Giovanni Antonini

Thursday, 21 June 2018, 8.00 pm        Save in calendar
Munich, Herkulessaal

Programme

Johann Sebastian Bach
Orchestral Suite No 1 C major, BWV 1066

Johann Sebastian Bach
"Ach Herr, mich armen Sünder" Cantata, BWV 135

Interval

Carl Philipp Emanuel Bach
"Hamburg Symphony" G major, Wq 182/1

Johann Sebastian Bach
"Ich hatte viel Bekümmernis" Cantata, BWV 21

Giovanni Antonini, Conductor

Christina Landshamer, Soprano

Lawrence Zazzo, Countertenor

Fabio Trümpy, Tenor

Krešimir Stražanac, Bass-Baritone

Chor des Bayerischen Rundfunks

Symphonieorchester des Bayerischen Rundfunks

Introduction: 6.45 pm

Download Programme Booklet in German.

Tickets online

Tickethotline:
+49 89 5900 10880 (BRticket)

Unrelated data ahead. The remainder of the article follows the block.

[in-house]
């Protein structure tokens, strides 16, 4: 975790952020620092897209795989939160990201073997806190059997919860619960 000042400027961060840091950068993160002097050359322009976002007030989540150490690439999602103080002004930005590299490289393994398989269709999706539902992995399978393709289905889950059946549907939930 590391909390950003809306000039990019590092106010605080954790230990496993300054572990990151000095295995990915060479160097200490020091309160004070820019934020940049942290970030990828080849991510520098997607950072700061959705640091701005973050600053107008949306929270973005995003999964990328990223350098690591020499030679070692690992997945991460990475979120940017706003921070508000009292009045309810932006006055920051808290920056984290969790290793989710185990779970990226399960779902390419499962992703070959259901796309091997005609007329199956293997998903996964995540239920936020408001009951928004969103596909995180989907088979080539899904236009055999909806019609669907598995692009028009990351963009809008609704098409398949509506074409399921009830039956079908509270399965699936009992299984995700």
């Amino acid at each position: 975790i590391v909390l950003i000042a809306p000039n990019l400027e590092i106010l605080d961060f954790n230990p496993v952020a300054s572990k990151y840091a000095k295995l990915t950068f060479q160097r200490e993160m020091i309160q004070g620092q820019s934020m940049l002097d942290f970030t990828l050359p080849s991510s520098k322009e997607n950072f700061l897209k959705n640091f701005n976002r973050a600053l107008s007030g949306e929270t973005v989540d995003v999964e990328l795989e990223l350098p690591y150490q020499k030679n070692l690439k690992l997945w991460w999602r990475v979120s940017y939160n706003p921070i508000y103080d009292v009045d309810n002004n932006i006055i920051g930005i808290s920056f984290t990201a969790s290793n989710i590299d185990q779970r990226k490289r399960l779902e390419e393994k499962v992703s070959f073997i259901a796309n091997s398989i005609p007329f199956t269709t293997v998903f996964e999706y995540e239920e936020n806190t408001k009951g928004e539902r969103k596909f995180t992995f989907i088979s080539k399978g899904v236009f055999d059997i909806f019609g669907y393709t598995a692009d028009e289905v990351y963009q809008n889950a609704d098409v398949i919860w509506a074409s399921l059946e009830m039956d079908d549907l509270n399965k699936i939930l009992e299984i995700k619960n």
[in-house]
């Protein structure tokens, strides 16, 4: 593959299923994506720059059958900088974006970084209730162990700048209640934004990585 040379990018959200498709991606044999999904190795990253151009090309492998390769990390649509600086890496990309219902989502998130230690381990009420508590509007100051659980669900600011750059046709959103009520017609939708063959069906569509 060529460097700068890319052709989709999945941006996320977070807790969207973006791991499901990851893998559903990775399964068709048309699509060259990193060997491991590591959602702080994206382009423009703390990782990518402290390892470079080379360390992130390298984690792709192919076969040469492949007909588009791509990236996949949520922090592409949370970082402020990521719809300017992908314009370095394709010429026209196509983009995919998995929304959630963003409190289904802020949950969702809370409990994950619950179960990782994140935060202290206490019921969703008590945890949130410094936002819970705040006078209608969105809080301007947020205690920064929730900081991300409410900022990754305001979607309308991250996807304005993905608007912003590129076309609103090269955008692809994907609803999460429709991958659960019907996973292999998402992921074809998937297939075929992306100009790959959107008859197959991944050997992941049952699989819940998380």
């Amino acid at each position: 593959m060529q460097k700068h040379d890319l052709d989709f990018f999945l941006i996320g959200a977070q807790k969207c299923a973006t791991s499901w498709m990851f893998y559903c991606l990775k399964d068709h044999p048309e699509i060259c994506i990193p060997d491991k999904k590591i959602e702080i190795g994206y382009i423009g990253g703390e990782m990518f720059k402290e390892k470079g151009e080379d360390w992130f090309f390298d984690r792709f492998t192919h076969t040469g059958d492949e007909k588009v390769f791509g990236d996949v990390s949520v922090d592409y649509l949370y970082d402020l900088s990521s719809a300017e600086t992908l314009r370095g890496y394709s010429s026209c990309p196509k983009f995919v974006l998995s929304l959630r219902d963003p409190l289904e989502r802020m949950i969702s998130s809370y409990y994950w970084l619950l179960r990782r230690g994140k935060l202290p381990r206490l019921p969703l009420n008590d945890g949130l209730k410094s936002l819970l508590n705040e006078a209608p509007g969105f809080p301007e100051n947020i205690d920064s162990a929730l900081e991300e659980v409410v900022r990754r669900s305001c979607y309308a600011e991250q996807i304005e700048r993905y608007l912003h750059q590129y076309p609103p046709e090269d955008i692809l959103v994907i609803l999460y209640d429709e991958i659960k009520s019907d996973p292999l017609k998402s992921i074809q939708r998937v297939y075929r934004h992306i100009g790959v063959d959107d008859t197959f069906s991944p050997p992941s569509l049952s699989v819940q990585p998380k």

Giovanni Antonini, a conductor abounding in awards and distinctions, is coming to Munich once again, this time with an accent on Bach. Among other things his programme features two Bach cantatas, both written for the current Third Sunday after Trinity. On this evening Munich’s Hercules Hall will, in a manner of speaking, become a church, and the concert stage its altar. A specialist in historically informed performance practice, Maestro Antonini will join forces with the Bavarian Radio Choir and the Bavarian RSO to place his vision of Baroque music on display. The orchestra will perform on modern instruments, but in a style appropriate to the historical era. By profession Antonini is not only a conductor but a master of the recorder, which he views as an extension of his voice: whenever there’s a passage in the score he can’t explain, he takes the recorder in hand and plays what he has in mind. The evening opens with Bach’s First Orchestral Suite in C major (BWV 1066), followed by the cantata “Ach Herr, mich armen Sünder” (BWV 135) and the “Hamburg Symphony” in G major by his second son, Carl Philipp Emanuel (Wq 182/1). The evening ends with the lavishly conceived bipartite cantata “Ich hatte viel Bekümmernis” (BWV 21), which, we are told, was written for Bach’s application to Halle in 1713 and was heard for the first time, at least in part, on the Third Sunday after Trinity in Weimar, as he himself noted in the score.

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